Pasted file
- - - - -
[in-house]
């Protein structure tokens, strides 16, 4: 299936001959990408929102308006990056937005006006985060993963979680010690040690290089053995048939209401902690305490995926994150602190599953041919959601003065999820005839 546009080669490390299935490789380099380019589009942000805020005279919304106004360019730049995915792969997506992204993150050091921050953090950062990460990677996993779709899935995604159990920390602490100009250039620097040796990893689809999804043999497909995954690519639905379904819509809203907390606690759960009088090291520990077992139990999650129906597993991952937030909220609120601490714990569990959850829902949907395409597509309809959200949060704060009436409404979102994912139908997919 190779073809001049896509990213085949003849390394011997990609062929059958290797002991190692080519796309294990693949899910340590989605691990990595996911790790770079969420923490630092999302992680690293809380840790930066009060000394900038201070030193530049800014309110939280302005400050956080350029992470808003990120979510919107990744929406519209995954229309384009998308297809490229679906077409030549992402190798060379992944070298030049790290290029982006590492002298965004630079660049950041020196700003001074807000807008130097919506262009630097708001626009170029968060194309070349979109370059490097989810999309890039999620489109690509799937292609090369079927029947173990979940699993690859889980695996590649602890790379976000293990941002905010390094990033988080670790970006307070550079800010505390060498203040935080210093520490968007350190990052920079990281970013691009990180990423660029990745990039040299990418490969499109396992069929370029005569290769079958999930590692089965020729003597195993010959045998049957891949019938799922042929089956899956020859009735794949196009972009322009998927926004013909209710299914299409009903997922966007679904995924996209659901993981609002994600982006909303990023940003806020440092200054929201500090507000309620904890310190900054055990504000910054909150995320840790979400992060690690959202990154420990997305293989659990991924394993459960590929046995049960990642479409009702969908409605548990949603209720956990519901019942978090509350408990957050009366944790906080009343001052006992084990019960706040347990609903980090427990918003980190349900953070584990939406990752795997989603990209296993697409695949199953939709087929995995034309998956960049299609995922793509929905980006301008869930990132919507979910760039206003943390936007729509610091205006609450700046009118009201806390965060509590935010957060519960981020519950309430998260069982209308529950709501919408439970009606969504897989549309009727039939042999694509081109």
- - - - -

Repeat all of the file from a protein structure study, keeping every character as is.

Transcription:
[in-house]
């Protein structure tokens, strides 16, 4: 299936001959990408929102308006990056937005006006985060993963979680010690040690290089053995048939209401902690305490995926994150602190599953041919959601003065999820005839 546009080669490390299935490789380099380019589009942000805020005279919304106004360019730049995915792969997506992204993150050091921050953090950062990460990677996993779709899935995604159990920390602490100009250039620097040796990893689809999804043999497909995954690519639905379904819509809203907390606690759960009088090291520990077992139990999650129906597993991952937030909220609120601490714990569990959850829902949907395409597509309809959200949060704060009436409404979102994912139908997919 190779073809001049896509990213085949003849390394011997990609062929059958290797002991190692080519796309294990693949899910340590989605691990990595996911790790770079969420923490630092999302992680690293809380840790930066009060000394900038201070030193530049800014309110939280302005400050956080350029992470808003990120979510919107990744929406519209995954229309384009998308297809490229679906077409030549992402190798060379992944070298030049790290290029982006590492002298965004630079660049950041020196700003001074807000807008130097919506262009630097708001626009170029968060194309070349979109370059490097989810999309890039999620489109690509799937292609090369079927029947173990979940699993690859889980695996590649602890790379976000293990941002905010390094990033988080670790970006307070550079800010505390060498203040935080210093520490968007350190990052920079990281970013691009990180990423660029990745990039040299990418490969499109396992069929370029005569290769079958999930590692089965020729003597195993010959045998049957891949019938799922042929089956899956020859009735794949196009972009322009998927926004013909209710299914299409009903997922966007679904995924996209659901993981609002994600982006909303990023940003806020440092200054929201500090507000309620904890310190900054055990504000910054909150995320840790979400992060690690959202990154420990997305293989659990991924394993459960590929046995049960990642479409009702969908409605548990949603209720956990519901019942978090509350408990957050009366944790906080009343001052006992084990019960706040347990609903980090427990918003980190349900953070584990939406990752795997989603990209296993697409695949199953939709087929995995034309998956960049299609995922793509929905980006301008869930990132919507979910760039206003943390936007729509610091205006609450700046009118009201806390965060509590935010957060519960981020519950309430998260069982209308529950709501919408439970009606969504897989549309009727039939042999694509081109």